Opinion: MCHS should showcase student talent more often

MCHS’s students are talented in many ways, but there creative students deserve more opportunities to truly shine


Rachel Kaminski

Though MCHS offers creative students a number of opportunities to express themselves, more would allow these students to earn the recognition they deserve — and would enrich MCHS in other ways.

Gabe Santos, Arts and Entertainment Editor

MCHS has a burgeoning arts program. With groups like Tri-M, band, choir, and the theater department, there are many ways to showcase talent. However: some students are more independent. Garage bands, singer songwriters; not everyone can fully express themselves through the official groups MCHS offers. For these people, there are yearly events like “Battle Of The Bands”, where any student can perform. Battle Of The Bands 2023 was particularly impressive and begs the question: Should there be more open mic opportunities for independent acts to showcase their talents here at MCHS?

In general, open mic events allow for students to get a spotlight they wouldn’t normally have. They are unique in their student control. While clubs like band, choir, and theater allow for self expression in their own ways, students seldom get to pick their own set list to perform exactly how they want to. Open mics and student-led performances give a one of a kind opening for students to showcase something they don’t get to on the average day: themselves, and MCHS should double down on allowing these acts of creativity.

 “Battle of the Bands as a Junior, has always been one of my favorite school activities. The uniqueness of it, the appreciation to music, and having a whole event geared towards music really brings every art kid from every direction together, for a fun filled night. More events like these would bring the arts more light and give kids a way to express themselves even more.” Said Alyssa Thomas.

Student led performances like Battle Of The Bands don’t just benefit those on stage either. They build school morale and community, with students being able to get together and celebrate each other. This year in particular, Battle Of The Bands performers “Ordinary Hero” brought members of the crowd on stage during their set to get the crowd into it.  “The biggest thing to remember is that you are singing to them, not at them. If you sing to them and get up close with your audience, they get into it more.” said bassist Charlie Miller. This interaction, within the crowd, on stage, and in between makes students feel pride for their community.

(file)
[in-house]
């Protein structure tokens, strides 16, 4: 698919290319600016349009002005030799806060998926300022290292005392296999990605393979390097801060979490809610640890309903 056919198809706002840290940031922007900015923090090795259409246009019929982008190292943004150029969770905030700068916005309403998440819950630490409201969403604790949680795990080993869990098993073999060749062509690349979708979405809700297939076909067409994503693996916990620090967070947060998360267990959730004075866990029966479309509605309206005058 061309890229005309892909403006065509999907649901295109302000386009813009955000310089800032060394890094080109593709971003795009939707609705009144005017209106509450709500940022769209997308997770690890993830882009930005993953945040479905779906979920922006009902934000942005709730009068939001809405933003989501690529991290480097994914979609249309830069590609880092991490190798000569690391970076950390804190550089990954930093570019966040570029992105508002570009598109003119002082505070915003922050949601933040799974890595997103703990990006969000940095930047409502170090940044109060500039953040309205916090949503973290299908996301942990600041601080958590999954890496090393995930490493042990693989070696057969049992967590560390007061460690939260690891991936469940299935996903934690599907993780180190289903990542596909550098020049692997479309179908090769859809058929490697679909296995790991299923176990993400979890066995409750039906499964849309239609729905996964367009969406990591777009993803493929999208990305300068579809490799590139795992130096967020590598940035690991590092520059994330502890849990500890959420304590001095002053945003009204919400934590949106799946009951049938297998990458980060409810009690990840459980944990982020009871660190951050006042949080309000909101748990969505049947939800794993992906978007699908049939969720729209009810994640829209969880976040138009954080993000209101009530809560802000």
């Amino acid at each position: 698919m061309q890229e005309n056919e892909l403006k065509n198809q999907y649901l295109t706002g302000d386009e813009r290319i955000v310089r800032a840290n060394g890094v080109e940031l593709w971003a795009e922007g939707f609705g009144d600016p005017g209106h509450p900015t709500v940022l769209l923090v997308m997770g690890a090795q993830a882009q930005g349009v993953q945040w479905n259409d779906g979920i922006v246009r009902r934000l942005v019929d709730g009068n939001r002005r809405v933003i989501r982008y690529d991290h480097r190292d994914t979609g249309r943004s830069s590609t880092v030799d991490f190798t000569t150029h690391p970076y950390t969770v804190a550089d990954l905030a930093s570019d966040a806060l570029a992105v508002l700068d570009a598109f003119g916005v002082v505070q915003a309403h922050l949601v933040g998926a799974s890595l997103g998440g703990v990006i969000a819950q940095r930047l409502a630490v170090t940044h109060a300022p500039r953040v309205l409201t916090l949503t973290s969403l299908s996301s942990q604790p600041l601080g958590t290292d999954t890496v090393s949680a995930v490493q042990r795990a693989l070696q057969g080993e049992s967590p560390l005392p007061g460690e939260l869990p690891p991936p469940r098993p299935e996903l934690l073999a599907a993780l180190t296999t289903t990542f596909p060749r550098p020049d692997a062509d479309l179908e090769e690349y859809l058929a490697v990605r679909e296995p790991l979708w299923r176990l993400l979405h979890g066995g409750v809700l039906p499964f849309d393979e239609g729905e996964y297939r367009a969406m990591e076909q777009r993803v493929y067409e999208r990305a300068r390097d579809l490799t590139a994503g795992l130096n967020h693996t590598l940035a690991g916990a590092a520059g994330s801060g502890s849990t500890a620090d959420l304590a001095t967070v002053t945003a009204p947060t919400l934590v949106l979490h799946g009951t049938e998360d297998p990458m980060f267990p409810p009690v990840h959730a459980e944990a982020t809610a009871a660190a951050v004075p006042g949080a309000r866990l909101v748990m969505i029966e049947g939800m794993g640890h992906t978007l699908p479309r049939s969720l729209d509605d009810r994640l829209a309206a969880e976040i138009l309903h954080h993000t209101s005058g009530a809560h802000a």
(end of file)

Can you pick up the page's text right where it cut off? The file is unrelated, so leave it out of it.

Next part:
“Attending the battle of the bands made me feel more connected to my school because I was able to see how talented all my classmates were, and you had a chance to really find new people and connect because we were all there to listen to good music and have a fun time!” Said Junior, Sabrina Glossen. This sentiment is shared by the performers as well as the crowd. Building school togetherness is extremely important and these events improve it exponentially. 

Events like these can be expensive, and it can be argued that MCHS can’t afford to have more than one a year. However, if budgeted correctly the benefits that come from these events could exceed the cost. Holding performances like these, even semi-monthly, would not only be beneficial for the school’s environment, but for performers as well who need more recognition.

When asked if MCHS should have more student-led performances, Coco Levesque, guitarist for 2023’s BOTB winners “Robotman” said “Yes! A million times yes! I feel like the student body as a whole could benefit from it. It doesn’t even have to be music events, I feel like we need more events that cater towards different interests so people can interact with other people who like the same things as them! Like obviously we have clubs, but sometimes clubs aren’t the best option because people may feel like they need to commit to something and be there every week. With events like BOTB, it’s a one time thing, there’s nothing to commit to.” 

Battle Of The Bands, and events like it, provide a window that is uniquely for the student body, and brings them together. Holding shows like this more often can mean representation for artists in MCHS that wouldn’t get it otherwise, and moments for students to look forward to, and to bring them together.